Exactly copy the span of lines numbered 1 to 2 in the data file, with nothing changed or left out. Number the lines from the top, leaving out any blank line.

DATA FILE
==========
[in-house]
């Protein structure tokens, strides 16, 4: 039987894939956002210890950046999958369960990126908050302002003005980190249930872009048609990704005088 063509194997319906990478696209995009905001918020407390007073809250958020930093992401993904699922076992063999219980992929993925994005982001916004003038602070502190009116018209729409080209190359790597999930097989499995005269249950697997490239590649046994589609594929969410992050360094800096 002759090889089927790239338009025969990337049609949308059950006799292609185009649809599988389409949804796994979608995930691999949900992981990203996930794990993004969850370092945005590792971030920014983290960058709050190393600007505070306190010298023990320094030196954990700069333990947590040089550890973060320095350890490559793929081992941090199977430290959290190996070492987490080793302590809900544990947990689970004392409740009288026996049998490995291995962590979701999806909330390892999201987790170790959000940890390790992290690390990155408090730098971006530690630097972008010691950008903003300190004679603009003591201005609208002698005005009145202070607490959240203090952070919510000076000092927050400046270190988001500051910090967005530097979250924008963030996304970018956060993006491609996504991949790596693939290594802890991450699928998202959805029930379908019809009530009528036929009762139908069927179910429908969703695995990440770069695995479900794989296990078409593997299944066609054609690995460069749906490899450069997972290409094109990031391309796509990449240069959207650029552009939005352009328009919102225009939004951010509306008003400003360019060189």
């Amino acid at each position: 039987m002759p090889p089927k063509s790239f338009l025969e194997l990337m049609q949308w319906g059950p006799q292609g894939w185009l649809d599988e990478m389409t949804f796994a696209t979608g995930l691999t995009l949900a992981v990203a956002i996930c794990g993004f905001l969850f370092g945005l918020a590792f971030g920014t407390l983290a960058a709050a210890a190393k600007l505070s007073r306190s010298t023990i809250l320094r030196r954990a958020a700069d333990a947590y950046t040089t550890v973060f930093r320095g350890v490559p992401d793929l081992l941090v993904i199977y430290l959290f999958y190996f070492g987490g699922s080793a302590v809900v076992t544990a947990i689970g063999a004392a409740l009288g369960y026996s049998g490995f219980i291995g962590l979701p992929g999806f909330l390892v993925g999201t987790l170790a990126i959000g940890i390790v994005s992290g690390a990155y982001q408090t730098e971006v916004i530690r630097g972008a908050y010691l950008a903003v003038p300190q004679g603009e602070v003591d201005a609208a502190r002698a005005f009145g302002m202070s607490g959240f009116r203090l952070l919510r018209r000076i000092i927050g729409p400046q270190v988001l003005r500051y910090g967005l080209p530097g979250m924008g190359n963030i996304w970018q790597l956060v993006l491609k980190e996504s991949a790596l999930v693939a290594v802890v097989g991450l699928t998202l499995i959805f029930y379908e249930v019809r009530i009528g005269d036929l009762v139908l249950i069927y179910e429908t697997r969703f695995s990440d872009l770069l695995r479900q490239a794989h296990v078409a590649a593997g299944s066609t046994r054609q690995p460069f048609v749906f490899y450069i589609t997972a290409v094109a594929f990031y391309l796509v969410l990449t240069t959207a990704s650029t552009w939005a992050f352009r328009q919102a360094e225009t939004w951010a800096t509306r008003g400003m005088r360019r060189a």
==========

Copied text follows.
[in-house]
């Protein structure tokens, strides 16, 4: 039987894939956002210890950046999958369960990126908050302002003005980190249930872009048609990704005088 063509194997319906990478696209995009905001918020407390007073809250958020930093992401993904699922076992063999219980992929993925994005982001916004003038602070502190009116018209729409080209190359790597999930097989499995005269249950697997490239590649046994589609594929969410992050360094800096 002759090889089927790239338009025969990337049609949308059950006799292609185009649809599988389409949804796994979608995930691999949900992981990203996930794990993004969850370092945005590792971030920014983290960058709050190393600007505070306190010298023990320094030196954990700069333990947590040089550890973060320095350890490559793929081992941090199977430290959290190996070492987490080793302590809900544990947990689970004392409740009288026996049998490995291995962590979701999806909330390892999201987790170790959000940890390790992290690390990155408090730098971006530690630097972008010691950008903003300190004679603009003591201005609208002698005005009145202070607490959240203090952070919510000076000092927050400046270190988001500051910090967005530097979250924008963030996304970018956060993006491609996504991949790596693939290594802890991450699928998202959805029930379908019809009530009528036929009762139908069927179910429908969703695995990440770069695995479900794989296990078409593997299944066609054609690995460069749906490899450069997972290409094109990031391309796509990449240069959207650029552009939005352009328009919102225009939004951010509306008003400003360019060189």